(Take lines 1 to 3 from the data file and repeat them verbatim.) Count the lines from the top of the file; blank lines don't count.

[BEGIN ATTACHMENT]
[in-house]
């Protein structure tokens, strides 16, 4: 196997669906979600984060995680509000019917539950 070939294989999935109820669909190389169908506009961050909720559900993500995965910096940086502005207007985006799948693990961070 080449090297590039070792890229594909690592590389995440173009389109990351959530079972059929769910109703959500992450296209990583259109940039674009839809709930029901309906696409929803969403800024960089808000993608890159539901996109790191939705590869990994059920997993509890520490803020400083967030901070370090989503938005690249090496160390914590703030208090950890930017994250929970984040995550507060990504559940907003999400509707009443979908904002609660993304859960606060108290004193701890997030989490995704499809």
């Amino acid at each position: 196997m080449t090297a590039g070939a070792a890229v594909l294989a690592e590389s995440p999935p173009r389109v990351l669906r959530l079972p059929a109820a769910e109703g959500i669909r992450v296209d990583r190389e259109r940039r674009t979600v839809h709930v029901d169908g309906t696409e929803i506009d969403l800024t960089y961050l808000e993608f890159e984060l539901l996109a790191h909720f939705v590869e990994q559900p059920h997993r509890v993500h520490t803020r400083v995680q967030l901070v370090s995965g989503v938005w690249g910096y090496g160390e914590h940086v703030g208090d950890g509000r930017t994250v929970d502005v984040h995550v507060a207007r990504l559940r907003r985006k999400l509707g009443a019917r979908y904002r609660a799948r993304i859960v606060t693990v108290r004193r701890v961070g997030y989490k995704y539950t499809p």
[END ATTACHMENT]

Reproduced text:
[in-house]
């Protein structure tokens, strides 16, 4: 196997669906979600984060995680509000019917539950 070939294989999935109820669909190389169908506009961050909720559900993500995965910096940086502005207007985006799948693990961070 080449090297590039070792890229594909690592590389995440173009389109990351959530079972059929769910109703959500992450296209990583259109940039674009839809709930029901309906696409929803969403800024960089808000993608890159539901996109790191939705590869990994059920997993509890520490803020400083967030901070370090989503938005690249090496160390914590703030208090950890930017994250929970984040995550507060990504559940907003999400509707009443979908904002609660993304859960606060108290004193701890997030989490995704499809």
């Amino acid at each position: 196997m080449t090297a590039g070939a070792a890229v594909l294989a690592e590389s995440p999935p173009r389109v990351l669906r959530l079972p059929a109820a769910e109703g959500i669909r992450v296209d990583r190389e259109r940039r674009t979600v839809h709930v029901d169908g309906t696409e929803i506009d969403l800024t960089y961050l808000e993608f890159e984060l539901l996109a790191h909720f939705v590869e990994q559900p059920h997993r509890v993500h520490t803020r400083v995680q967030l901070v370090s995965g989503v938005w690249g910096y090496g160390e914590h940086v703030g208090d950890g509000r930017t994250v929970d502005v984040h995550v507060a207007r990504l559940r907003r985006k999400l509707g009443a019917r979908y904002r609660a799948r993304i859960v606060t693990v108290r004193r701890v961070g997030y989490k995704y539950t499809p």